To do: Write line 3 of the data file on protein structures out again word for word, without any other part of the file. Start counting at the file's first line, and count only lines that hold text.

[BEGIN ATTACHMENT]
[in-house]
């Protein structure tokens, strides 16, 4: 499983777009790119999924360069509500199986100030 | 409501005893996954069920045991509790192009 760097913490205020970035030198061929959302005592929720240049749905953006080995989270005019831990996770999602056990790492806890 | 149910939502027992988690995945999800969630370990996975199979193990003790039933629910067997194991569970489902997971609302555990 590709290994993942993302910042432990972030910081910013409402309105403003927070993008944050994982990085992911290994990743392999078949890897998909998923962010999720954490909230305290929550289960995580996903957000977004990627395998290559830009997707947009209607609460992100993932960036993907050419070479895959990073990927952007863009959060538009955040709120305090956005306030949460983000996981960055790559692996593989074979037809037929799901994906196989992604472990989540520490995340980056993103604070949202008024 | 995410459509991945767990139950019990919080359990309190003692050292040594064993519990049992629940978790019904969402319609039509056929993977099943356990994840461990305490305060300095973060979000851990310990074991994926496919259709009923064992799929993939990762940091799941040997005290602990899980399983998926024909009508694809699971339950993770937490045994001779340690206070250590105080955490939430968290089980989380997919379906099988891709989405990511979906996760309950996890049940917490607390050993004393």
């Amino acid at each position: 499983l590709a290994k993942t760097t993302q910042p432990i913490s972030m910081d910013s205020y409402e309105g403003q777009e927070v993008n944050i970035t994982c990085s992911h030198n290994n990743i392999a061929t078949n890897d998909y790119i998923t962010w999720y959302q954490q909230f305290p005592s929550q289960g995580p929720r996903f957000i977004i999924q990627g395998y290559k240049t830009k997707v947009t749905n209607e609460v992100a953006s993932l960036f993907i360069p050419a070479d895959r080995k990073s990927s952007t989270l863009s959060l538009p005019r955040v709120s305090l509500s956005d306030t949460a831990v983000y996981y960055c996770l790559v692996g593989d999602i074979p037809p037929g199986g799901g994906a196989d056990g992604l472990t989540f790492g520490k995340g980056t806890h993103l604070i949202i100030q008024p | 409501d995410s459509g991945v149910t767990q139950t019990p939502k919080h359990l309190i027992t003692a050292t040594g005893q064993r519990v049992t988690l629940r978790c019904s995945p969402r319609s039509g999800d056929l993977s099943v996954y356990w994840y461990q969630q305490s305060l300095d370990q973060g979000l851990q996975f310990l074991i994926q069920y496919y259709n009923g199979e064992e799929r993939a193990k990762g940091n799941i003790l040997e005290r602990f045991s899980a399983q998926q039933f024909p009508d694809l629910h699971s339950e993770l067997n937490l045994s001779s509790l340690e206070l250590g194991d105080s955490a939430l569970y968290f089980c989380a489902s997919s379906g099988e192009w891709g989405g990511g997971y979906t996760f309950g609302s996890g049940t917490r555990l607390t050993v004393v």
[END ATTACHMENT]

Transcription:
């Amino acid at each position: 499983l590709a290994k993942t760097t993302q910042p432990i913490s972030m910081d910013s205020y409402e309105g403003q777009e927070v993008n944050i970035t994982c990085s992911h030198n290994n990743i392999a061929t078949n890897d998909y790119i998923t962010w999720y959302q954490q909230f305290p005592s929550q289960g995580p929720r996903f957000i977004i999924q990627g395998y290559k240049t830009k997707v947009t749905n209607e609460v992100a953006s993932l960036f993907i360069p050419a070479d895959r080995k990073s990927s952007t989270l863009s959060l538009p005019r955040v709120s305090l509500s956005d306030t949460a831990v983000y996981y960055c996770l790559v692996g593989d999602i074979p037809p037929g199986g799901g994906a196989d056990g992604l472990t989540f790492g520490k995340g980056t806890h993103l604070i949202i100030q008024p | 409501d995410s459509g991945v149910t767990q139950t019990p939502k919080h359990l309190i027992t003692a050292t040594g005893q064993r519990v049992t988690l629940r978790c019904s995945p969402r319609s039509g999800d056929l993977s099943v996954y356990w994840y461990q969630q305490s305060l300095d370990q973060g979000l851990q996975f310990l074991i994926q069920y496919y259709n009923g199979e064992e799929r993939a193990k990762g940091n799941i003790l040997e005290r602990f045991s899980a399983q998926q039933f024909p009508d694809l629910h699971s339950e993770l067997n937490l045994s001779s509790l340690e206070l250590g194991d105080s955490a939430l569970y968290f089980c989380a489902s997919s379906g099988e192009w891709g989405g990511g997971y979906t996760f309950g609302s996890g049940t917490r555990l607390t050993v004393v």